A currant affair

Now I know how it feels to be caught red-handed.

red currant bush
red currant bush

While it’s true my neighbour gave me permission to pick his currants — suspended like thin strings of red pearls from a scruffy old bush more than a metre wide — I hadn’t warned him that I might need more for recipe testing.

Emerging from his house on a weekday morning, he didn’t  appear shocked to find me in his backyard picking a second bowl of berries, but I just about died of embarrassment.

He said his mother made jam from her currant patch in Iceland. He now makes it for his own family (if I’ve left him enough!) though he’s too impatient to remove the hard little seeds.

I doubt if Bert Andrews sees many Icelanders at Andrews’ Scenic Acres in Milton, one of about 30 Ontario farms that grow currants, some pick-your-own. However, he sees lots of Eastern Europeans, primarily from Poland and Ukraine, who come for a taste of their homeland.

Andrews and his wife, Lauraine, planted their first rows of black currants — beloved in juice, jam and Cassis liqueur — in 1980, and now have five acres (just over 2 hectares) of the crop.

Tart red and translucent white currants barely register among the Andrews’ abundant strawberry and raspberry fields, but they sell the specialty berries at their farm store and at local farmer’s markets along with homemade red currant jelly.

The family even sells red and white currant bushes to plant at home, which I’m definitely considering. They also make white currant Regal and ruby-coloured Kinky Keltic wine at their Scotch Block Winery.

If the weather holds, Andrews says we should be able to pick currants for another week or so. I also found red and white currants at Longo’s, which is closer than Halton Hills.

I’ve sent the neighbours a batch of gorgeous red currant sorbet, and hope they’ll invite me back next year. In the meantime, I’m staying in my own backyard.


Currants grow wild all over Europe, and were first domesticated in Scandinavia around 1600. The cultivated varieties came to North America after taking root in England.


Black currants are an excellent source of Vitamin C and also contain fibre and iron. They’re used in cordials and remedies to ward off colds.

Buy & Store

  • Choose plump, firm currants with glossy skins. Refrigerate several days and wash just before using.
  • Sweetened or unsweetened currant purée freezes well in rigid containers.


Here’s the best trick! To quickly separate currants from their stems, hold up a bunch and strip off berries with the tines of a fork.


  • Fragrant black currants have tougher skins and a tart, luscious flavour.
  • Combine with red and white currants to make a classic summer pudding.
  • Simmer into jams and jellies to spoon on soft cheese or serve with rich meats and game.


  • Too tart to eat raw, these jewel-like berries make a gorgeous garnish, jelly and sauce for lamb or venison.
  • Make an Olde English Cumberland sauce for game, ham or rich meats by heating red currant jelly with lemon and orange juice, zest, port and mustard powder.
  • Red currants are delicious in creamy desserts such as crème brûlée.
  • Red Refresher: Purée 2 cups (500 mL) red currants with 1 cup (250 mL) water and add sugar to taste. Press through a strainer placed over a pitcher. Serve with sparkling water or soda water, or add a dash of vodka or gin.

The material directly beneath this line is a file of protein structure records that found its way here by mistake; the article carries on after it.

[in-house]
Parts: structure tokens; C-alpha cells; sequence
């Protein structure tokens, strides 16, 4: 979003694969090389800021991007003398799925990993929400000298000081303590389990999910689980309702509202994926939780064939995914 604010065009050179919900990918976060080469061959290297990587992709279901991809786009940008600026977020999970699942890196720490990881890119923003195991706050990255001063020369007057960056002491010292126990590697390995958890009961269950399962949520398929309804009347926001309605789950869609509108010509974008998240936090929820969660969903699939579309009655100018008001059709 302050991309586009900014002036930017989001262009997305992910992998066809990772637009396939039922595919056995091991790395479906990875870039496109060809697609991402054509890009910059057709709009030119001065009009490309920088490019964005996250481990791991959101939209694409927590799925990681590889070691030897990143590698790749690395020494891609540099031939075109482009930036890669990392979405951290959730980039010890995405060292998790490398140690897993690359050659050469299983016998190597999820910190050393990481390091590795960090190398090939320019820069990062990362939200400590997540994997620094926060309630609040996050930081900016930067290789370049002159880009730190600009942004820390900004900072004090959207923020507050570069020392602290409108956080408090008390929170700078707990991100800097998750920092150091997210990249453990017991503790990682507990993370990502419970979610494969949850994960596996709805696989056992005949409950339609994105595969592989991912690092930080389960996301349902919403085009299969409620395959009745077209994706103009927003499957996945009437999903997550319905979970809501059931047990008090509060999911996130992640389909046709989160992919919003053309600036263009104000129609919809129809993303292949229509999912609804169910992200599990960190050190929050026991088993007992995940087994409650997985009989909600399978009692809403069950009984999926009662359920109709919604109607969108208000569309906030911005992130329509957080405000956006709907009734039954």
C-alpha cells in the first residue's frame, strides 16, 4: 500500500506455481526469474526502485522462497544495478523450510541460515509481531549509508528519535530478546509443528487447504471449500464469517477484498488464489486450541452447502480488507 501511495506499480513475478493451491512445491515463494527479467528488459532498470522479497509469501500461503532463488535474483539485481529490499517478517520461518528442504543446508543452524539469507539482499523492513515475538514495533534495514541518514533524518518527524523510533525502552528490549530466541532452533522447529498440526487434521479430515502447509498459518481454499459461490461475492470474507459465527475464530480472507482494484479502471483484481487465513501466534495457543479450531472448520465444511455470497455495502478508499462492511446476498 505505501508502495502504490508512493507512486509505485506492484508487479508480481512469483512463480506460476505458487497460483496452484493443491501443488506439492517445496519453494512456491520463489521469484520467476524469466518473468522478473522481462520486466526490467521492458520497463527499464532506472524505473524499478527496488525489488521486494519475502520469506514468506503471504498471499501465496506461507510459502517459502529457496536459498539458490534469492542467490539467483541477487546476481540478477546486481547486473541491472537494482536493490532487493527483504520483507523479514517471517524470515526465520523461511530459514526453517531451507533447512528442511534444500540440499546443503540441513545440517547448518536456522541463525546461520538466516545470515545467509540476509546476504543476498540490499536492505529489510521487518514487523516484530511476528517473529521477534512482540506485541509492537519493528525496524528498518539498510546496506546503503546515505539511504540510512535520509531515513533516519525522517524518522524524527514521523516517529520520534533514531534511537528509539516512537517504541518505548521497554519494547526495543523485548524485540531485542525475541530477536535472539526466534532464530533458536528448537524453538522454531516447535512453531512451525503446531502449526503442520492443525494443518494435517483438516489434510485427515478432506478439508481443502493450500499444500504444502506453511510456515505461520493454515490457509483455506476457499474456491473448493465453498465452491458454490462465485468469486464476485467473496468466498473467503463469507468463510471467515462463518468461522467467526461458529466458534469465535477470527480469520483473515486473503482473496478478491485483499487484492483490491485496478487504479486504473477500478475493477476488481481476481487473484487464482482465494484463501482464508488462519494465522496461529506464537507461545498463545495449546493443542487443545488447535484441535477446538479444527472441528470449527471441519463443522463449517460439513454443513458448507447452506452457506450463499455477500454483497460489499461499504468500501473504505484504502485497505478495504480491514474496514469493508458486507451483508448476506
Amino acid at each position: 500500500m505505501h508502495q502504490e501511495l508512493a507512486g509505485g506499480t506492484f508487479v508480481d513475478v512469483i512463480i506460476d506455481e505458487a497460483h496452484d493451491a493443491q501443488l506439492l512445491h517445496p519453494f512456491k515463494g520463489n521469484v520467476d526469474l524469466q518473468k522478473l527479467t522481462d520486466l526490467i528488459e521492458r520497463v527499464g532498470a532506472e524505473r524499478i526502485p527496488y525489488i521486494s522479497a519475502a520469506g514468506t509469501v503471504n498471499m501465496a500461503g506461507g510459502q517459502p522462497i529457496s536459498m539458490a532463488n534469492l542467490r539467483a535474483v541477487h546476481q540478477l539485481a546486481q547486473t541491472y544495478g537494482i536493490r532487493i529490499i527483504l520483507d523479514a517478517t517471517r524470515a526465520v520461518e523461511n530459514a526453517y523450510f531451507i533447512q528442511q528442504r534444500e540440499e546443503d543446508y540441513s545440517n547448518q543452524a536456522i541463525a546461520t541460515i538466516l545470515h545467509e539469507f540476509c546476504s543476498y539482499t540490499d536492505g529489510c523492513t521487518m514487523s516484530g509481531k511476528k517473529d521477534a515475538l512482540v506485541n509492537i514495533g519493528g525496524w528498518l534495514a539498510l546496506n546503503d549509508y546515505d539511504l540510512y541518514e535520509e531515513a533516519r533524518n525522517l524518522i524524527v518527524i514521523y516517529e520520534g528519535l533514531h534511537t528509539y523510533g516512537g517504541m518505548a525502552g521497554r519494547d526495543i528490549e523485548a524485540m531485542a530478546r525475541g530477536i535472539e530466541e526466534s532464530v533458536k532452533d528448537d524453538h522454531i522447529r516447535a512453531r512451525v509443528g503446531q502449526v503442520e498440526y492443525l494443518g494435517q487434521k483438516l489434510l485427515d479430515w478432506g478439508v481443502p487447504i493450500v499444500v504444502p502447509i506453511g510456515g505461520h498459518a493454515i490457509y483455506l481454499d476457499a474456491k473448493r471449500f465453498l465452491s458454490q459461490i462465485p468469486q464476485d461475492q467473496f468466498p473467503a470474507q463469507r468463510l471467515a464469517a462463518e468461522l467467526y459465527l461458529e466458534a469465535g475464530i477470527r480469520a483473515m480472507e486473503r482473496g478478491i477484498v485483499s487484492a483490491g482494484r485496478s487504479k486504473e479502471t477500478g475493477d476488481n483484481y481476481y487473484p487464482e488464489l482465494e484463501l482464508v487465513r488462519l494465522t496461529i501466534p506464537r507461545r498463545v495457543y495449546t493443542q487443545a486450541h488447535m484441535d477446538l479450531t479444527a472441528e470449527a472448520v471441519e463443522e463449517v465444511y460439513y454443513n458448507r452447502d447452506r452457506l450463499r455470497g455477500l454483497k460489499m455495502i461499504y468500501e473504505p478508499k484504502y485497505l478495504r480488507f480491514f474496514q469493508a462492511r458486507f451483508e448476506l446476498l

• Adding a scant cup of red currants, crushed and strained, to four cups of raspberries makes an award-winning jam or cobbler.


  • Translucent, with a silvery-gold colour, white currants are an albino strain of red currant. Andrews says the two bushes look exactly the same.

Check out Ontario farms that grow currants and other specialty berries by visiting harvestontario.com.

Red Currant Sorbet

red currant sorbet
red currant sorbet
 Capture the fresh tart flavour of Ontario red currants in this beautiful frozen sorbet. It’s fat free and easy to make with an ice cream maker. Glucose, also found in corn syrup, gives sorbet a silky texture and can be used for any fruit sorbet. It’s sold at bulk food stores or cake-decorating supply stores.

1 cup (250 mL) granulated sugar

2/3 cup (160 mL) water

2 tbsp (30 mL) white corn syrup or glucose

4 cups (1 L) red currants, thawed if frozen

In small saucepan, bring sugar, water and corn syrup to a boil and stir until sugar dissolves. Let cool.

In a food processor, purée currants until soft. Pass through a fine mesh sieve set over a large bowl. Using the back of a wooden spoon, press berries to extract every bit of juice. Discard seeds.

Whisk currant juice with sugar mixture and blend well. Refrigerate until cold, up to two days.

Stir and pour red currant mixture into an ice cream maker. Freeze according to manufacturer’s directions. Transfer to an airtight container. If necessary, place in the freezer for several hours to complete freezing. Let sorbet soften for a minute or two before scooping.

Makes 4 cups (1 L).

Published in the Toronto Star July 25,  2013        


  1. Well, I learned something new…I did not know there were white currants! I used to love English black currant jam when I was a kid.

  2. Hi there.  Will be in Toronto as of Friday and will give you a call.  Hopethat you and Sandro are both well.  My Aunt Edna had a great large plot of black currents  in her back yard and it made the best jelly in the world.  Much love.

  3. Growing up in Victoria, B.C, we had a neighbour from Iceland who grew black currants. He was a gruff, unpleasant man but his only daughter was my best friend. He not invited us, but made us at age 6 pick the currants which for 10 cents a pail was an arduous task but we had to do it for fear of reprisal. He caught me sampling a few and I was banished to my home so I actually was smiling at the punishment! I have never eaten them since, but after reading your sorbet recipe I am tempted to try.

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